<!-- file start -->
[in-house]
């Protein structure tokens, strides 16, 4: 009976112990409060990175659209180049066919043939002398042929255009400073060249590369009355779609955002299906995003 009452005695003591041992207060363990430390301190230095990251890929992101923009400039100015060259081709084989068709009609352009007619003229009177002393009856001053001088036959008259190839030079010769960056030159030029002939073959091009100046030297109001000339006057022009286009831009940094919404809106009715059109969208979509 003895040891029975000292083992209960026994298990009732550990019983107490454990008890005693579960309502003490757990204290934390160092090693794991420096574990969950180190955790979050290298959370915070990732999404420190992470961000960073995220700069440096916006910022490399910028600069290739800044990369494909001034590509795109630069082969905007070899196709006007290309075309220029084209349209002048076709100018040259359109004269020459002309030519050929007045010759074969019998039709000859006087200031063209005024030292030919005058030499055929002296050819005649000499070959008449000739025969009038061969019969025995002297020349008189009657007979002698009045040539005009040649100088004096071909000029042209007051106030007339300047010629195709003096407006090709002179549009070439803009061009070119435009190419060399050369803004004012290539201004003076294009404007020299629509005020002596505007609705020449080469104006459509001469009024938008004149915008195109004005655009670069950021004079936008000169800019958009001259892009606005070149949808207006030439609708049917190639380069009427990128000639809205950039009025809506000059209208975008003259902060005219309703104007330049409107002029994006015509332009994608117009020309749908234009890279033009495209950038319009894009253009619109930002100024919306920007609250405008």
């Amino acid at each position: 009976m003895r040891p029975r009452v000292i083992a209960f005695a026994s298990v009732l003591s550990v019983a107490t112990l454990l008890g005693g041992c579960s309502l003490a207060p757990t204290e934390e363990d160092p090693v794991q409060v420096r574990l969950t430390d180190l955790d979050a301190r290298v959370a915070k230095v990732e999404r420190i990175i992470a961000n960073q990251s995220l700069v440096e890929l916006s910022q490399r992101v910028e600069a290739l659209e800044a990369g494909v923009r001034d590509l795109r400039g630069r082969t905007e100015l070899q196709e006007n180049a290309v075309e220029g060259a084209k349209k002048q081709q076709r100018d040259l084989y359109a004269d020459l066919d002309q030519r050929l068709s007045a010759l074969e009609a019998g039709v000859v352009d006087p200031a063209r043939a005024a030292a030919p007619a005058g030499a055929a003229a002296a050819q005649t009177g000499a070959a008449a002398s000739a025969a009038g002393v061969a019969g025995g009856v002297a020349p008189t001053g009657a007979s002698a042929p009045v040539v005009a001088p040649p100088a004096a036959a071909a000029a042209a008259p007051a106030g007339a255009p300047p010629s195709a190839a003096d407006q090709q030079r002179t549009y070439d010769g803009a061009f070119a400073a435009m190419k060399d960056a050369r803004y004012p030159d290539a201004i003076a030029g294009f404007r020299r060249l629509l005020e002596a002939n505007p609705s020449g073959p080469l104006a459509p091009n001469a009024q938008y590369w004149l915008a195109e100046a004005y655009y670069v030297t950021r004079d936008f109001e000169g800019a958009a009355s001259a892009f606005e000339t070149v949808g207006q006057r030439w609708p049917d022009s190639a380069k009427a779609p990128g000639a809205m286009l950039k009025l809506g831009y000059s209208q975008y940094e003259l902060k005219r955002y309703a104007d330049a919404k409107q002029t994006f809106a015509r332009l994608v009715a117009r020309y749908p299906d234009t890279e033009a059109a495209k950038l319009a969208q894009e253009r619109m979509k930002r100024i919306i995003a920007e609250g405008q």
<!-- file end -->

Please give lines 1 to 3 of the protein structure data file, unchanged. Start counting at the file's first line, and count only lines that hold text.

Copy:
[in-house]
């Protein structure tokens, strides 16, 4: 009976112990409060990175659209180049066919043939002398042929255009400073060249590369009355779609955002299906995003 009452005695003591041992207060363990430390301190230095990251890929992101923009400039100015060259081709084989068709009609352009007619003229009177002393009856001053001088036959008259190839030079010769960056030159030029002939073959091009100046030297109001000339006057022009286009831009940094919404809106009715059109969208979509 003895040891029975000292083992209960026994298990009732550990019983107490454990008890005693579960309502003490757990204290934390160092090693794991420096574990969950180190955790979050290298959370915070990732999404420190992470961000960073995220700069440096916006910022490399910028600069290739800044990369494909001034590509795109630069082969905007070899196709006007290309075309220029084209349209002048076709100018040259359109004269020459002309030519050929007045010759074969019998039709000859006087200031063209005024030292030919005058030499055929002296050819005649000499070959008449000739025969009038061969019969025995002297020349008189009657007979002698009045040539005009040649100088004096071909000029042209007051106030007339300047010629195709003096407006090709002179549009070439803009061009070119435009190419060399050369803004004012290539201004003076294009404007020299629509005020002596505007609705020449080469104006459509001469009024938008004149915008195109004005655009670069950021004079936008000169800019958009001259892009606005070149949808207006030439609708049917190639380069009427990128000639809205950039009025809506000059209208975008003259902060005219309703104007330049409107002029994006015509332009994608117009020309749908234009890279033009495209950038319009894009253009619109930002100024919306920007609250405008």
């Amino acid at each position: 009976m003895r040891p029975r009452v000292i083992a209960f005695a026994s298990v009732l003591s550990v019983a107490t112990l454990l008890g005693g041992c579960s309502l003490a207060p757990t204290e934390e363990d160092p090693v794991q409060v420096r574990l969950t430390d180190l955790d979050a301190r290298v959370a915070k230095v990732e999404r420190i990175i992470a961000n960073q990251s995220l700069v440096e890929l916006s910022q490399r992101v910028e600069a290739l659209e800044a990369g494909v923009r001034d590509l795109r400039g630069r082969t905007e100015l070899q196709e006007n180049a290309v075309e220029g060259a084209k349209k002048q081709q076709r100018d040259l084989y359109a004269d020459l066919d002309q030519r050929l068709s007045a010759l074969e009609a019998g039709v000859v352009d006087p200031a063209r043939a005024a030292a030919p007619a005058g030499a055929a003229a002296a050819q005649t009177g000499a070959a008449a002398s000739a025969a009038g002393v061969a019969g025995g009856v002297a020349p008189t001053g009657a007979s002698a042929p009045v040539v005009a001088p040649p100088a004096a036959a071909a000029a042209a008259p007051a106030g007339a255009p300047p010629s195709a190839a003096d407006q090709q030079r002179t549009y070439d010769g803009a061009f070119a400073a435009m190419k060399d960056a050369r803004y004012p030159d290539a201004i003076a030029g294009f404007r020299r060249l629509l005020e002596a002939n505007p609705s020449g073959p080469l104006a459509p091009n001469a009024q938008y590369w004149l915008a195109e100046a004005y655009y670069v030297t950021r004079d936008f109001e000169g800019a958009a009355s001259a892009f606005e000339t070149v949808g207006q006057r030439w609708p049917d022009s190639a380069k009427a779609p990128g000639a809205m286009l950039k009025l809506g831009y000059s209208q975008y940094e003259l902060k005219r955002y309703a104007d330049a919404k409107q002029t994006f809106a015509r332009l994608v009715a117009r020309y749908p299906d234009t890279e033009a059109a495209k950038l319009a969208q894009e253009r619109m979509k930002r100024i919306i995003a920007e609250g405008q």